Editorial Department


215 Lexington Avenue

New York, N.Y. 10016

July 27, 1999

Dear Sir

In his recent article, Forrest McDonald refers to a group of Americans he calls "southerners." Who are these people? Hawaiians are southerners. So are Puerto Ricans. All the vast population of southern California is made up of southerners. That is, each of these groups comes from what is geographically the southern part of the United States. But McDonald does not seem to be referring to any of them. He is talking about the losing side in the Civil War, which does not include any of these people.

Before McDonald, National Review had many, many articles dealing with Southerners, a regional group which has the identity McDonald seems to be referring to. But it is simply wrong, not to mention insulting to some of us, to refer to our region as "the south," or to us as "southerners." I realize that Russell Kirk invented a schizophrenic system of capitalizing "the South" and writing "southern" in the lower case. This is absolutely unique and idiosyncratic, and amounts to nothing more than bad spelling. I would appreciate National Review continuing to refer to my people as Southerners. We have a history and a culture which is worthy of that much respect.


Robert W. Whitaker

Forrest McDonald is one of those people who has gotten a great reputation for defending dead Southerners in history. He therefore has a lot of valuable capital that can be used by liberals and respectable conservatives in their present battle against living Southerners. His latest article in National Review shows how that sort of capital can be used.

In real world politics, words are the main weapon. One of the first victories of the civil rights movement was when blacks got publications to stop writing "negro" and got the word capitalized. This looks tiny, but actually it was very important. It showed that, by the 1940s, there was a black reading public, and publications recognized that.

Exactly the same thing happened in the case of the Jews. There was a time when "jew" was freely used as a verb. There was a time when writers freely used the uncapitalized terms "jews" and "jewish." Once again, it was a major victory when the ADL and other groups managed to end this disrespectful lack of capitalization of the title of a legitimate identity group.

I hate this campaign to put "Southern" in the lower case, because I feel so absolutely alone in being against it. If you look, you will see that it is spreading steadily. There was a time when even our enemies would capitalize "the South" and "Southerners." But more and more, especially with the help of people like McDonald, the campaign to take away this recognition of our identity is gaining ground.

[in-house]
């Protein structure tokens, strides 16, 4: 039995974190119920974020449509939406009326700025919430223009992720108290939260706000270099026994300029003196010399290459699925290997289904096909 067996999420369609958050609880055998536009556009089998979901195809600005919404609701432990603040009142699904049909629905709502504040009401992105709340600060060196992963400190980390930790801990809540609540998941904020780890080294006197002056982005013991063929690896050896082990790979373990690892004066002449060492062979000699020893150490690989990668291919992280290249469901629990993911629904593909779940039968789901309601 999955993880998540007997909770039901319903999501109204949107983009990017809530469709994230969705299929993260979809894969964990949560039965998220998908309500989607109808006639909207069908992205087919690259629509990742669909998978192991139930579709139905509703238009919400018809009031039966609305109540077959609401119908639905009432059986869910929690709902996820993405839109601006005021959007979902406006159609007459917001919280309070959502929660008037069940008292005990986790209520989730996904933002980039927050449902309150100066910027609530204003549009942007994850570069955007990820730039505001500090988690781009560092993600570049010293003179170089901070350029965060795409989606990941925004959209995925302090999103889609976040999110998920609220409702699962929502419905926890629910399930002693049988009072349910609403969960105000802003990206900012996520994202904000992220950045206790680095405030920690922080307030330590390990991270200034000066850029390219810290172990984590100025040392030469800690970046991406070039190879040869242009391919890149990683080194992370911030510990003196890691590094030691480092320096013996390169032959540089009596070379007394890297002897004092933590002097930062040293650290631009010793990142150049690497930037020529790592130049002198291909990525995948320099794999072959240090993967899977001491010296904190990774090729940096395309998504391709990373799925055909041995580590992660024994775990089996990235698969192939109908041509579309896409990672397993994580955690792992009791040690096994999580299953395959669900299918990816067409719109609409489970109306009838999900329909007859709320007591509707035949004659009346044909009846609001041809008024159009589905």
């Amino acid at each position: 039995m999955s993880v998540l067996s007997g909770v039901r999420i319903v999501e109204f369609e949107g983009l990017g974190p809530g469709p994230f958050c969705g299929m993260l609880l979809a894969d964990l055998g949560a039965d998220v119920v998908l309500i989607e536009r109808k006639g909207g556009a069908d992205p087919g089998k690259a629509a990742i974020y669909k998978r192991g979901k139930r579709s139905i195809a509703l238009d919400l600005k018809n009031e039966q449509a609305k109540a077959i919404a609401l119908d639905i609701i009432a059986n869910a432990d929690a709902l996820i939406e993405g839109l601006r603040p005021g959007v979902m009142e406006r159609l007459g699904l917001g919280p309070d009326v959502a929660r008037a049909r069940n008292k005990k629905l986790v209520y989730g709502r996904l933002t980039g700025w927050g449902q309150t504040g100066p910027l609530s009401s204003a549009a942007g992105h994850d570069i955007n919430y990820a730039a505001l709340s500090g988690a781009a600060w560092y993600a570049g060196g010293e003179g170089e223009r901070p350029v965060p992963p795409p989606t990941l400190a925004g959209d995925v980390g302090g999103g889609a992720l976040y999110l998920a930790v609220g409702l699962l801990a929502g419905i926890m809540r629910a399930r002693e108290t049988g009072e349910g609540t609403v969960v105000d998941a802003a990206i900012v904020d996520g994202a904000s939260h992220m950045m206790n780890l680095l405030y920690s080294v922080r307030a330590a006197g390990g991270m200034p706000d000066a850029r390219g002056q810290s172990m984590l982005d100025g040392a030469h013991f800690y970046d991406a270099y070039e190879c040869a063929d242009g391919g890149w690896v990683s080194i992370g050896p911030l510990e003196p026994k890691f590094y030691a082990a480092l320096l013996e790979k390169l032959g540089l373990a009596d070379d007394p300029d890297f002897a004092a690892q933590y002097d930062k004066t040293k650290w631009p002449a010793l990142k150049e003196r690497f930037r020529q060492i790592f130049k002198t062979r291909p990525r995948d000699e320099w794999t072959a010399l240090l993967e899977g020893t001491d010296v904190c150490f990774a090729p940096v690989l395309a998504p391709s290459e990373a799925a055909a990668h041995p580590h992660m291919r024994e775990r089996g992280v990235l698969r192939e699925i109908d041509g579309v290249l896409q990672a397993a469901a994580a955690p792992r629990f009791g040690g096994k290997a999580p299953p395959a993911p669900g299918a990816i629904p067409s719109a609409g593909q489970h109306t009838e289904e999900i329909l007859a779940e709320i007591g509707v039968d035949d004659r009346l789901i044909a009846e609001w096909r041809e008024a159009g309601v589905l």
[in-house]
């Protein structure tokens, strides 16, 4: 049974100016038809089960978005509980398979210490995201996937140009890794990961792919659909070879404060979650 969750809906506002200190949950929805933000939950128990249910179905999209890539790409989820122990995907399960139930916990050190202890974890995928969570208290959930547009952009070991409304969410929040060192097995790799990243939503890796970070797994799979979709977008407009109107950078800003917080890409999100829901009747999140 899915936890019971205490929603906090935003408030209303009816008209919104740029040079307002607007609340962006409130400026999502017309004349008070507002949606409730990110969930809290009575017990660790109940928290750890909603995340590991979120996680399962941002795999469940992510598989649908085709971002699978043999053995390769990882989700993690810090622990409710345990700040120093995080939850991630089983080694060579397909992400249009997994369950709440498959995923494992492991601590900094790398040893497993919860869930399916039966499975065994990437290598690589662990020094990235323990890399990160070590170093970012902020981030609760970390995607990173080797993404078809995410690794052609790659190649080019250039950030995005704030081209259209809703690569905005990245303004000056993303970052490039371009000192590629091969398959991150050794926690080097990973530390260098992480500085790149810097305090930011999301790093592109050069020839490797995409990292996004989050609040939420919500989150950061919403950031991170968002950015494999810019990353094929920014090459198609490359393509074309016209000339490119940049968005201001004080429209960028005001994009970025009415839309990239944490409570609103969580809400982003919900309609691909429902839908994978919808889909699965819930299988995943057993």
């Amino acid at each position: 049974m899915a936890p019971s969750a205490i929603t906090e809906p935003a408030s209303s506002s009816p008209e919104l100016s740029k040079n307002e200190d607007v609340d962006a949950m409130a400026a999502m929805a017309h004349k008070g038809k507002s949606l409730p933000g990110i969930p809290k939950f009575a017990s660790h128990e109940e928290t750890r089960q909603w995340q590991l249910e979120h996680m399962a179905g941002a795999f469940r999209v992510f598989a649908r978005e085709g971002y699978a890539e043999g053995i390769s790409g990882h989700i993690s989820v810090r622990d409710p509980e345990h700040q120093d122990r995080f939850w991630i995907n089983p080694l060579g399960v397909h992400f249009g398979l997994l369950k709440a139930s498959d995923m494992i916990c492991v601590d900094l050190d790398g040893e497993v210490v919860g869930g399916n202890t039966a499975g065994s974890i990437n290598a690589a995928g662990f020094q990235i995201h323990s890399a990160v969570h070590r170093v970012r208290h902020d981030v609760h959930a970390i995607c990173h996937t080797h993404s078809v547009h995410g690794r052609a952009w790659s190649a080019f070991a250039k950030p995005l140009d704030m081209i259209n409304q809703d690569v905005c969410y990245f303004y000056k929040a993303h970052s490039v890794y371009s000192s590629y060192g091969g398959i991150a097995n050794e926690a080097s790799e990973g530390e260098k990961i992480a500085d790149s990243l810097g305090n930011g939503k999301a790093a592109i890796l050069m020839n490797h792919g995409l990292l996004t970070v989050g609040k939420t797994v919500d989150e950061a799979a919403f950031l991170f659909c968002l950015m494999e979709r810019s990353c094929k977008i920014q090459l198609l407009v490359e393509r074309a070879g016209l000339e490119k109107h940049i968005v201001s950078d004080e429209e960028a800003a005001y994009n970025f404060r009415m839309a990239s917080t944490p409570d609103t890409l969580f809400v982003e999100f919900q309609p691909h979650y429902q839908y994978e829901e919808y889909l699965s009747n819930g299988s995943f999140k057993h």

If we allow this trivialization of Southern identity to advance, we cannot win the bigger battle. If it weren't worth doing, our enemies wouldn't be doing it.

An otherwise sincerely pro-Southern Yankee, Russell Kirk, gave a big boost to this "southern" business. He used a really weird system of capitalization in his 1951 book "John Randolph of Roanoke." He capitalized "South" but not "Southerners."

This nonsense of putting "southern" and "southerners" in the lower case was a complete invention by Kirk. It is simply absurd, and it is simply bad spelling. Absolutely nobody capitalizes the name of a group, like Jews, and then uses the small letter in the adjective: You NEVER say "Jews are jewish." Such things are only invented by people who want to make a semi-apology for the South.

Kirk's schizophrenic nonsense was one of those totally weird attempts to appease those who hate the South. It was like the insane business of abandoning the flag on the South Carolina dome for a square Confederate flag (Please see July 24 article, "Why So Many Right Wingers Go Nuts").

And our enemies know how to capitalize fully on such apologies. Every enemy of the Confederate flag now uses the term "navy jack," which was coined by OUR apologizers*, to put down the flag on the South Carolina capitol. Actually there was at least one diagonal Confederate battle flag like the one on the state house dome, while the navy jack was one-third farther across than the one on the state house dome. So the modern, diagonal Confederate flag is NOT a navy jack. But, in their desperation to apologize, the people on our side have given our enemies this club to beat us with, and there is no way we will ever correct this.

Those who want to put all references to our identity in small letters -- and all references to other, "real," groups in capitals -- know how to use Southern apologizers. Just as flag opponents all use "navy jack" to put down the Confederate flag, these people find the Kirk-McDonald apology for "southerners" highly useful.

Before Forrest McDonald's article, National Review always correctly referred to those of us who are part of the South as Southerners. For no reason whatsoever, McDonald has now changed that, and has made a major contribution to the campaign to refer to a group called "southerners," which puts us in the same category as Hawaiians, Angelenos, and Puerto Ricans. Since conservatives constitute the only group which might actually show some respect for our Southern identity, this was a major blow for those of us who are still Southerners.

*An "apologist" is "one who speaks or writes in defense of a faith, a cause, or an institution." An apologist is the exact opposite of an apologizer.